“In the summer of 1991 I was a normal kid. I did normal things. I had friends and a mother who loved me. I was just like you. Until the day my life was stolen. For eighteen years I was a prisoner. I was an object for someone to use and abuse.
For eighteen years I was not allowed to speak my own name. I became a mother and was forced to be a sister. For eighteen years I survived an impossible situation.
On August 26, 2009, I took my name back. My name is Jaycee Lee Dugard. I don’t think of myself as a victim. I survived.
A Stolen Life is my story—in my own words, in my own way, exactly as I remember it.”
Before I read A Stolen Life I saw an interview with Jaycee Dugard by Diane Sawyer, and was amazed at her inner strength and positive attitude. She didn’t act or present herself as a victim, she wasn’t full of hate or regret, but was thankful for her freedom, her family and her daughters. When I saw her autobiography at the library, I wanted to read it. If she had presented herself negatively in her interview, I probably wouldn’t have picked up her book.
She describes her abduction and subsequent abuse with candor, but as tastefully as possible. The book isn’t full of gory sexual details, but she tells you enough to understand her abductor’s sickness and that he is the father of her children. She misses her mother and sister, but rarely mentions them in her journals because it is so painful. The book tells the story of her life during her captivity, of the animals that kept her company, her tentative relationship with her abductor’s wife, the birth of her daughters, and her desire for them to learn what they were missing by not being able to attend school. She had only achieved a fifth grade education before her abduction, but when granted access to the internet for her abductor’s fledgling printing business, she found websites for homeschools that enabled her to educate her daughters beyond her own grade-level.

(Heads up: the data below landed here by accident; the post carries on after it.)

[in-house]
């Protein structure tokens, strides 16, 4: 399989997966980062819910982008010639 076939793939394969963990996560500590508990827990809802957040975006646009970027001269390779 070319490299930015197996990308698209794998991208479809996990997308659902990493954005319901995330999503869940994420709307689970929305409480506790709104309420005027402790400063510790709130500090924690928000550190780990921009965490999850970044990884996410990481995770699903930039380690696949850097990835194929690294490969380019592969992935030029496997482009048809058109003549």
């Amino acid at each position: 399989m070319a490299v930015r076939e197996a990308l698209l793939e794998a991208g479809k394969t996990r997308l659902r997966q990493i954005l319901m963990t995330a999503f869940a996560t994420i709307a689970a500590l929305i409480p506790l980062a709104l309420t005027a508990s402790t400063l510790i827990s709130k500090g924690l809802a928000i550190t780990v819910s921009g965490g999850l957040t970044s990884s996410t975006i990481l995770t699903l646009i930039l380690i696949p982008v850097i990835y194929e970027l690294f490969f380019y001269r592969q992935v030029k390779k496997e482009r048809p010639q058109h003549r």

Her daughter’s were raised to believe she was their sister, and called her Alissa, a name she chose when she was told she could never use or speak of her real name. While she longed to be the girl’s mother in their minds, she knew that she has to cooperate with her abductor to keep her girl’s safe. Her first child was born when she was 14 yrs old, and her second child followed two year later. When she was 29 she finally admitted to concerned officers who she was, and that she was the girl’s biological mother. Her daughters were 13 and 15 at the time, and had rarely been out of the “secret backyard” that had been their home.
Her story tells of her fears and struggles after her abduction, her feelings about her abductors, her hopes to be reunited with her family, and the reunification with her family after her identity was known. She shares such a positive outlook on her life, and appreciates her freedom and opportunities that she had given up hope of having ever again.
As a mother, this story scares me nearly to death! To imagine my daughter going through what Jaycee went through is horrifying – to imagine not being with my daughter for 18 years is grievous. Its something no family should ever go through.
I rated the book a 3 out of 5. While the writing style wasn’t extremely compelling, her inner strength and love for her family made for a positive retelling of her life.